Georg Anton Benda‘s “Medea” – first performance with Katharina Thalbach
Benda’s “Medea” will be heard in the previously unknown late Mannheim version of 1784, which is in many respects more effective. The edition has been edited for the first time by Jörg Krämer for the series “OPERA – Spectrum of European Musical Theatre in Separate Editions.” (Picture: Eugène Delacroix, Medea kills her children (1862), Louvre Paris)
Georg Benda’s “Ariadne” and “Medea” stand right at the beginning of the emerging genre of melodrama. The late version of “Medea” has now been published in the “OPERA” series and provides the basis for an intense theatrical experience.
The classical myth of Medea, one of the most fascinating female figures of all, has remained alive and a source of inspiration to the present day – for example, in magnificent films by Pier Paolo Pasolini and Lars von Trier, in Christa Wolf’s novel Medea. Stimmen and Aribert Reimann’s Medea opera of 2010. The subject of Medea was present on the operatic stage throughout Europe from the beginnings of opera history.
One of the greatest successes in German music theatre of the late 18th century was Georg Benda’s Medea (1775). The work, after a text by Friedrich Wilhelm Gotter, was performed for decades throughout central Europe and is regarded as a masterwork in the genre of “monodrama” or “melodrama”. Unlike in opera, spoken, rather than sung text was combined with orchestral music and scenery; the traditional formal language of opera (aria, recitative, ensemble, chorus) were replaced by a new combination of music, scenery and language. As a result the music followed the text and the psychodramatic course more closely than was possible in opera or Singspiel of the time. The concentration on a single main character and the fast, graceful interplay between spoken text and music enabled psychograms full of conflict and contradictions to develop with a new kind of intensity. The form of melodrama (ultimately harking back to Rousseau) thereby created a highly irregular ferment in the heart of the classical period of theatre.
Benda’s work allows the classical figure of Medea to come to life, almost without any external plot, in the intense, intractable conflict of her emotions alone: love and hate, rage and grief, memories of happiness and transgressions, deep-rooted desires for revenge and motherly love, fears and hopes, despair and revolt succeed each other rapidly within her – to a catastrophic intensification with the murder of her children. All these emotions find their intense expression in the varied landscape of emotions found in Benda’s music, which cast its spell over generations of audiences. No lesser a person than Mozart profoundly admired this work for it. Benda structured Medea as a virtuoso piece for Friederike Sophie Seyler, the most famous German actress of her day; even today the 50-minute work can still reveal its exceptional expressive power when a great actress knows how to bring it to life.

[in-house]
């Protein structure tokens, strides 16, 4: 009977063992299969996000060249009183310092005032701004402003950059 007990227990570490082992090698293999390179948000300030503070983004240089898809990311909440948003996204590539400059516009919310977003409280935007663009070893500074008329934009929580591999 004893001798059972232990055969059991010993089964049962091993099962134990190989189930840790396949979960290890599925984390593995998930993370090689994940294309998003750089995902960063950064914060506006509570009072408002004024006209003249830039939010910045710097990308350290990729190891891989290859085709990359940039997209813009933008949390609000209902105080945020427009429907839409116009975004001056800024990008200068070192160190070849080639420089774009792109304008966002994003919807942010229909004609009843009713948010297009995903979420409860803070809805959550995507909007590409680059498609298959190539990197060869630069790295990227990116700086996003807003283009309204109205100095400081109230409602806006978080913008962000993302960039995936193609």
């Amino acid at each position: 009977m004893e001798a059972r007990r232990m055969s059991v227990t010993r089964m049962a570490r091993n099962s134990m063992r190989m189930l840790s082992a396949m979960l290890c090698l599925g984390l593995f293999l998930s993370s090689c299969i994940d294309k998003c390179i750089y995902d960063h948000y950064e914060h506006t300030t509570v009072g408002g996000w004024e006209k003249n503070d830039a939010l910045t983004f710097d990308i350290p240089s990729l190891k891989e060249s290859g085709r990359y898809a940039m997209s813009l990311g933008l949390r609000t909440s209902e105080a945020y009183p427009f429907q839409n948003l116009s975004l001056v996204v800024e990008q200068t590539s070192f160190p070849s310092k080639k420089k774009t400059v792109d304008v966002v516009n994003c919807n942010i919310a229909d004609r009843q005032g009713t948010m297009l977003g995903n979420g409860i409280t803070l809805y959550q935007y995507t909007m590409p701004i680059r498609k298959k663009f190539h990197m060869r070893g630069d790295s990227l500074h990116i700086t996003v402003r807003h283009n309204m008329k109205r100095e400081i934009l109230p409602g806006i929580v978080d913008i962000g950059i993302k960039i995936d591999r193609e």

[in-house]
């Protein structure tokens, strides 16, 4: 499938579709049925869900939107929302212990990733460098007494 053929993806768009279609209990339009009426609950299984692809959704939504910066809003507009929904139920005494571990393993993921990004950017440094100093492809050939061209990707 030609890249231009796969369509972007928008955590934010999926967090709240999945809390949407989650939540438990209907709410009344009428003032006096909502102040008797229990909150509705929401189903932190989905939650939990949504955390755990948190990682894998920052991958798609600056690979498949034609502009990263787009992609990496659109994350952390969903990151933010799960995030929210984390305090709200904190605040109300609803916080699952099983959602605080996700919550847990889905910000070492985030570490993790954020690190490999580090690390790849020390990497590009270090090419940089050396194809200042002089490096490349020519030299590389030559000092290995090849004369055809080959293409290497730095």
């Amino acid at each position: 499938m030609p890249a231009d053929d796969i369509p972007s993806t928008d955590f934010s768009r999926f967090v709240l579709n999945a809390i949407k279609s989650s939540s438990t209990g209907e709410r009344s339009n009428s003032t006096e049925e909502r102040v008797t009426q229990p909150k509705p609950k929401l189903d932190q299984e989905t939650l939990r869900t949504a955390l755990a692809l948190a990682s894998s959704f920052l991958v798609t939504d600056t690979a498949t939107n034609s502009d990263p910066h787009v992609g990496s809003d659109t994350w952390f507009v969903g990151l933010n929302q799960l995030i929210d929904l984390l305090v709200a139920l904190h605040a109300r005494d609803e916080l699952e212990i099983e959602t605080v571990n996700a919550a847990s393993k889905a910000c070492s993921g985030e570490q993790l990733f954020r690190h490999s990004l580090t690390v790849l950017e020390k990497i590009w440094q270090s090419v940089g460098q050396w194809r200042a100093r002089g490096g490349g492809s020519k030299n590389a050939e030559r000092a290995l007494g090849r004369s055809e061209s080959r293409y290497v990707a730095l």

At the end of his life Benda revised Medea extensively once more, in the process drawing on the sum of his practical experience with the theatrical effect of the work. This late version is in many respects more effective. Premiered in 1784 in Mannheim, it has remained unknown until now and is once again available in the Bärenreiter edition for the first time. The alterations which Benda made for the new version are far-reaching and affect almost every bar: many details of the music writing have been revised (tempi, part-writing, rhythm, accompanying figures, etc.), the orchestration has been considerably altered, the middle parts are more lively, and all in all the music has been shortened and effectively condensed. Benda noted at the beginning of the manuscript in 1784: “Medea / with / improved music […] / I wish I had brought it to the theatre in this form / right at its birth.” So the composer himself regarded this later, considerably altered version as the valid version of the work. However, because of Benda’s resignation from the music business it no longer featured in the repertoire of theatres and remains completely unknown to this day: all previous editions of the work – and therefore all existing recordings – are based on the early version of 1775. The new edition now invites the rediscovery of this masterpiece of music theatre in its final form for the first time.